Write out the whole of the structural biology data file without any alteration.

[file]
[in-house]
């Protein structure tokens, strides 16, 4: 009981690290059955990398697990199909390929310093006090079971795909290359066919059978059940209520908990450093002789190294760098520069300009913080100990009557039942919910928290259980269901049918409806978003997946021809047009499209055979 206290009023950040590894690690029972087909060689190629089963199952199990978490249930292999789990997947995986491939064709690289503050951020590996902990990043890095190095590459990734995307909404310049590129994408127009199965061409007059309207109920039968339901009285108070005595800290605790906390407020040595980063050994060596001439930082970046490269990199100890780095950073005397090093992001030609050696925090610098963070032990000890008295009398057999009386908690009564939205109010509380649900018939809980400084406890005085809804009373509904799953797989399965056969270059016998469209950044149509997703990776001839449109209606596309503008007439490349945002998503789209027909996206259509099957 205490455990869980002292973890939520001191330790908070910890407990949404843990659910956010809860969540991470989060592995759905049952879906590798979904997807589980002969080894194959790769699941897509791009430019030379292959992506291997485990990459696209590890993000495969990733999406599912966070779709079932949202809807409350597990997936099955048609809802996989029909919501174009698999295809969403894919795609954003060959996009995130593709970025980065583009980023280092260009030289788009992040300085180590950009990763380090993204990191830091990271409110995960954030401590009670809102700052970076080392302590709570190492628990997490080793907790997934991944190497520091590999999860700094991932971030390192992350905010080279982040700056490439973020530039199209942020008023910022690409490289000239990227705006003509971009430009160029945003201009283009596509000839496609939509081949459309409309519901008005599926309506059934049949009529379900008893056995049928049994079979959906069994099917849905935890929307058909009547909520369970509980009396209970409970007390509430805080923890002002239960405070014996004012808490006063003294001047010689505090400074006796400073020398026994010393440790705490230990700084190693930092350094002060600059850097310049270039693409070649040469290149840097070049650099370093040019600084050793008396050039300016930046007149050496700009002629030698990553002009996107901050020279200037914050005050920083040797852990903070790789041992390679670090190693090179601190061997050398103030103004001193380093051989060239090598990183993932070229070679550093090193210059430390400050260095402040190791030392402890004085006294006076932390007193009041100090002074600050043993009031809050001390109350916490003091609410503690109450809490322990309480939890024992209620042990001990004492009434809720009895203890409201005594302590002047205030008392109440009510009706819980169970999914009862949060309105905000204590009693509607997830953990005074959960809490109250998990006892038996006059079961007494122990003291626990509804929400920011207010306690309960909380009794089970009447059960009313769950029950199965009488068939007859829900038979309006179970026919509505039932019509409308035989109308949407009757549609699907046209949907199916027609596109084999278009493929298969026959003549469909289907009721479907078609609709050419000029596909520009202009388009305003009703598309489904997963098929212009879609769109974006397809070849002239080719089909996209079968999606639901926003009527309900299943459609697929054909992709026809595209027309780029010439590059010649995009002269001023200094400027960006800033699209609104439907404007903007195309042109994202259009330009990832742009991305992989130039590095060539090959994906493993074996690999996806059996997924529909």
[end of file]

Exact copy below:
[in-house]
């Protein structure tokens, strides 16, 4: 009981690290059955990398697990199909390929310093006090079971795909290359066919059978059940209520908990450093002789190294760098520069300009913080100990009557039942919910928290259980269901049918409806978003997946021809047009499209055979 206290009023950040590894690690029972087909060689190629089963199952199990978490249930292999789990997947995986491939064709690289503050951020590996902990990043890095190095590459990734995307909404310049590129994408127009199965061409007059309207109920039968339901009285108070005595800290605790906390407020040595980063050994060596001439930082970046490269990199100890780095950073005397090093992001030609050696925090610098963070032990000890008295009398057999009386908690009564939205109010509380649900018939809980400084406890005085809804009373509904799953797989399965056969270059016998469209950044149509997703990776001839449109209606596309503008007439490349945002998503789209027909996206259509099957 205490455990869980002292973890939520001191330790908070910890407990949404843990659910956010809860969540991470989060592995759905049952879906590798979904997807589980002969080894194959790769699941897509791009430019030379292959992506291997485990990459696209590890993000495969990733999406599912966070779709079932949202809807409350597990997936099955048609809802996989029909919501174009698999295809969403894919795609954003060959996009995130593709970025980065583009980023280092260009030289788009992040300085180590950009990763380090993204990191830091990271409110995960954030401590009670809102700052970076080392302590709570190492628990997490080793907790997934991944190497520091590999999860700094991932971030390192992350905010080279982040700056490439973020530039199209942020008023910022690409490289000239990227705006003509971009430009160029945003201009283009596509000839496609939509081949459309409309519901008005599926309506059934049949009529379900008893056995049928049994079979959906069994099917849905935890929307058909009547909520369970509980009396209970409970007390509430805080923890002002239960405070014996004012808490006063003294001047010689505090400074006796400073020398026994010393440790705490230990700084190693930092350094002060600059850097310049270039693409070649040469290149840097070049650099370093040019600084050793008396050039300016930046007149050496700009002629030698990553002009996107901050020279200037914050005050920083040797852990903070790789041992390679670090190693090179601190061997050398103030103004001193380093051989060239090598990183993932070229070679550093090193210059430390400050260095402040190791030392402890004085006294006076932390007193009041100090002074600050043993009031809050001390109350916490003091609410503690109450809490322990309480939890024992209620042990001990004492009434809720009895203890409201005594302590002047205030008392109440009510009706819980169970999914009862949060309105905000204590009693509607997830953990005074959960809490109250998990006892038996006059079961007494122990003291626990509804929400920011207010306690309960909380009794089970009447059960009313769950029950199965009488068939007859829900038979309006179970026919509505039932019509409308035989109308949407009757549609699907046209949907199916027609596109084999278009493929298969026959003549469909289907009721479907078609609709050419000029596909520009202009388009305003009703598309489904997963098929212009879609769109974006397809070849002239080719089909996209079968999606639901926003009527309900299943459609697929054909992709026809595209027309780029010439590059010649995009002269001023200094400027960006800033699209609104439907404007903007195309042109994202259009330009990832742009991305992989130039590095060539090959994906493993074996690999996806059996997924529909």